Case of the Week: Ninth Circuit Holds that Failure to Provide Zoning District for Tattoo Parlor Violates First Amendment.
Posted By Cliff Tuttle | October 2, 2010
HERNANDO BEACH INK.
The Ninth Circuit Court of Appeals recently ruled that the failure of the City of Hernando Beach, California to provide a district where tattoo parlors could be located constituted a de facto ban on that form of expression and thus violated the First Amendment.
As any fan of LA Ink can tell you, the tattoo is an ancient and venerable form of self-expression. The patrons of LA Ink frequently have a message that they wish to convey to the world by the artwork that is indelibly engraved on their bodies. However, at least in Pennsylvania, a tattoo parlor would probably win this case without resort to the First Amendment, assuming that the facts were otherwise favorable.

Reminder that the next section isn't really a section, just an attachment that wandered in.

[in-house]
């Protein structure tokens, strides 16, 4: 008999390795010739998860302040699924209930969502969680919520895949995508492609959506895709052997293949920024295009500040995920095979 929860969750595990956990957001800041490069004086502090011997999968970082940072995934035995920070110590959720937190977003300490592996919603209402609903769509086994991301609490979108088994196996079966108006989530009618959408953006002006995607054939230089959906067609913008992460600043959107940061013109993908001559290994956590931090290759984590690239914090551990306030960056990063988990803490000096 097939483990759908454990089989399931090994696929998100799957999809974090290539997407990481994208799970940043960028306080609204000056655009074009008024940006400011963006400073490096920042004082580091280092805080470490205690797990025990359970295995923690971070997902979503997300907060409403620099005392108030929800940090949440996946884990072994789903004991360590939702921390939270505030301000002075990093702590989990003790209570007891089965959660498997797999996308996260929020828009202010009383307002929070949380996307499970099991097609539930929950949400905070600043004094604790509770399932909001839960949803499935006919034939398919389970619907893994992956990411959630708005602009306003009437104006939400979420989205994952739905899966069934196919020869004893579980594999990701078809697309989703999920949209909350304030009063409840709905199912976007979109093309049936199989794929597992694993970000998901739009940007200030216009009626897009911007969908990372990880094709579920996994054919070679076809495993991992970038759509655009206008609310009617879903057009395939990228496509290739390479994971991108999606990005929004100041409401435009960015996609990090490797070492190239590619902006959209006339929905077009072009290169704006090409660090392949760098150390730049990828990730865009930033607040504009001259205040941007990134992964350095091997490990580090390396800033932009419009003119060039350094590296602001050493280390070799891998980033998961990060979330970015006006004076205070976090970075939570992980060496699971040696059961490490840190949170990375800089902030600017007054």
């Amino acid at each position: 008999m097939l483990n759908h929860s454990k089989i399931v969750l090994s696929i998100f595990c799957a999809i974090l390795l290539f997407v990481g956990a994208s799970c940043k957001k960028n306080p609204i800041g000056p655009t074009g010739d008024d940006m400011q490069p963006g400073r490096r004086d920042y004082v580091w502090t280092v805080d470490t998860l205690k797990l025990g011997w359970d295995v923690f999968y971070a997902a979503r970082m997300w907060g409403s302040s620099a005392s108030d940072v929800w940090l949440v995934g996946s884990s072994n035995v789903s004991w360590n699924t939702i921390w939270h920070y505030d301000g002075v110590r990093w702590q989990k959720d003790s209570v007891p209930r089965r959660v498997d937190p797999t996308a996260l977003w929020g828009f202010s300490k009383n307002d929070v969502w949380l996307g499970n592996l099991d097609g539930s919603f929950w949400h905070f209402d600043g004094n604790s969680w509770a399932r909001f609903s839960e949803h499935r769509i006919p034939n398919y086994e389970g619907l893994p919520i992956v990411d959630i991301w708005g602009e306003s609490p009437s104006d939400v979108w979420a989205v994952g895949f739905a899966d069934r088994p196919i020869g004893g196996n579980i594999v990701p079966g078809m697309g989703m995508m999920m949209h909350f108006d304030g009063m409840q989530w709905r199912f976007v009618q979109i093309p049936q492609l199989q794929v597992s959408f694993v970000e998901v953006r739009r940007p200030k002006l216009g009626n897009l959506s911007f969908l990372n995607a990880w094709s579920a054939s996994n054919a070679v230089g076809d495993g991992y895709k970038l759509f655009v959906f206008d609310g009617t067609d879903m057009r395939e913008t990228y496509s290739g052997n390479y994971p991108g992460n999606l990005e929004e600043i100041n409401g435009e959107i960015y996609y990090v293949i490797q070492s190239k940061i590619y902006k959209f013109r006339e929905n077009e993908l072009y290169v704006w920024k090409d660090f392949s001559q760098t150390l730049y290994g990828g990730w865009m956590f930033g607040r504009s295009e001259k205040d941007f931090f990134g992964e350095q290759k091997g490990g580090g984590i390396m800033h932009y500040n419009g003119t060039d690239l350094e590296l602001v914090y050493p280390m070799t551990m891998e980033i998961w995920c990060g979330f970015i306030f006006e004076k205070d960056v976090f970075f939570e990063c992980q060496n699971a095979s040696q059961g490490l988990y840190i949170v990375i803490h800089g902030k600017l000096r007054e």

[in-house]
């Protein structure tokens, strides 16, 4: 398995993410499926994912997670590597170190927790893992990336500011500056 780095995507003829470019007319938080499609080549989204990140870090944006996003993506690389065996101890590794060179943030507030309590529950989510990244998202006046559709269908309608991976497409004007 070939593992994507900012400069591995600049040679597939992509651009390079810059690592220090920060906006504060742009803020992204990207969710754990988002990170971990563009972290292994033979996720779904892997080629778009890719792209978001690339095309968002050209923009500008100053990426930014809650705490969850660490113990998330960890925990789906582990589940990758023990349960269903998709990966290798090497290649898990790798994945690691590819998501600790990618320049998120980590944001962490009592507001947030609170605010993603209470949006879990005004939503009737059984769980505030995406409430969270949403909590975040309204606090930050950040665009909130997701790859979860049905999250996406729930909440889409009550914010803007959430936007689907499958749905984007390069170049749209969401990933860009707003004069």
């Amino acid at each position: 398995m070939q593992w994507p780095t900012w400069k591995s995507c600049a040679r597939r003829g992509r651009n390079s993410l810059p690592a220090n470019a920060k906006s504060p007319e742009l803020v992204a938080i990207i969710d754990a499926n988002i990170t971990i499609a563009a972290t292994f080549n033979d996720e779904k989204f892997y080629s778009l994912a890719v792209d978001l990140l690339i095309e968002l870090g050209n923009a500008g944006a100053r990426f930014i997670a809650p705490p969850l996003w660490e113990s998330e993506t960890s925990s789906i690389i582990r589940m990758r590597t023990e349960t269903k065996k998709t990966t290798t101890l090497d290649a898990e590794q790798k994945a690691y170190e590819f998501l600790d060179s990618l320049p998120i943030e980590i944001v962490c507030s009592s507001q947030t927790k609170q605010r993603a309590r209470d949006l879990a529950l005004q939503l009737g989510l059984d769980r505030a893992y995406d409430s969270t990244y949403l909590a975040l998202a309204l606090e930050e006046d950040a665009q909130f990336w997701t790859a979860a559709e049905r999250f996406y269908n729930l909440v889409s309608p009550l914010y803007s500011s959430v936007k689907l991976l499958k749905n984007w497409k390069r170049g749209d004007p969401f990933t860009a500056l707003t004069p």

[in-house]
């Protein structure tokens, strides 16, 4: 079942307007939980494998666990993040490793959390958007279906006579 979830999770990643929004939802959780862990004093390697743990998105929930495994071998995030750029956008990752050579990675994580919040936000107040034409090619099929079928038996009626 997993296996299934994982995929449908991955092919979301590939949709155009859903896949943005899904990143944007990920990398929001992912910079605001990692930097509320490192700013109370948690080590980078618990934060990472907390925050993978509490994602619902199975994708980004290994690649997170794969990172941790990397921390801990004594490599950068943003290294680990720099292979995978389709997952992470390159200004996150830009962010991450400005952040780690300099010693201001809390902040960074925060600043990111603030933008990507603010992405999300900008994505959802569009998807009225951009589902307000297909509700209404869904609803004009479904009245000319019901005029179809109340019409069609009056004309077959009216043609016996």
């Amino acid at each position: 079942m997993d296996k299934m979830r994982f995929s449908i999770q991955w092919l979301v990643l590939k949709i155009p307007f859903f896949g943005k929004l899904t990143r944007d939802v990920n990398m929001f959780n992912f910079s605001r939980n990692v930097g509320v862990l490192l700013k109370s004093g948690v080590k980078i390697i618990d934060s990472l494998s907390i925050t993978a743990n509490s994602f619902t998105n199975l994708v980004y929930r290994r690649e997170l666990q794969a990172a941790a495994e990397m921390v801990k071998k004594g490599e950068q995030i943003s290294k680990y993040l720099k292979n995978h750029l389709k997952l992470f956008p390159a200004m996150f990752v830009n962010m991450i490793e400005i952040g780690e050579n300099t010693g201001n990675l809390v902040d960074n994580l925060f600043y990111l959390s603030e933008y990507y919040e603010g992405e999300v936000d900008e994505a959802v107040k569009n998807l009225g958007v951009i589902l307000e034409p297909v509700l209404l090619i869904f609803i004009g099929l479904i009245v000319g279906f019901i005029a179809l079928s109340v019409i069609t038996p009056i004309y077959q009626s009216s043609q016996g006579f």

In Pennsylvania, “the fair share principle” requires a local political unit to plan for and provide land use regulations which meet the legitimate needs of all categories of people who may desire to live within its boundaries. Surrick v. Zoning Hearing Board of Upper Providence, 476 Pa. 182, 382 A.2d 105 (1977) The Surrick case, which stands for the principle that a de facto exclusion of a land use within a political subdivision must serve the public interest, has been cited in least 274 cases, plus numerous treatises and articles on zoning. The opponent of a tattoo parlor would have the burden of proving that such a use is contrary to the public health, safety and welfare. Courts outside Pennsylvania, including the Seventh Circuit and the Virginia Supreme Court have upheld the exclusion of tattoo parlors on public welfare grounds.
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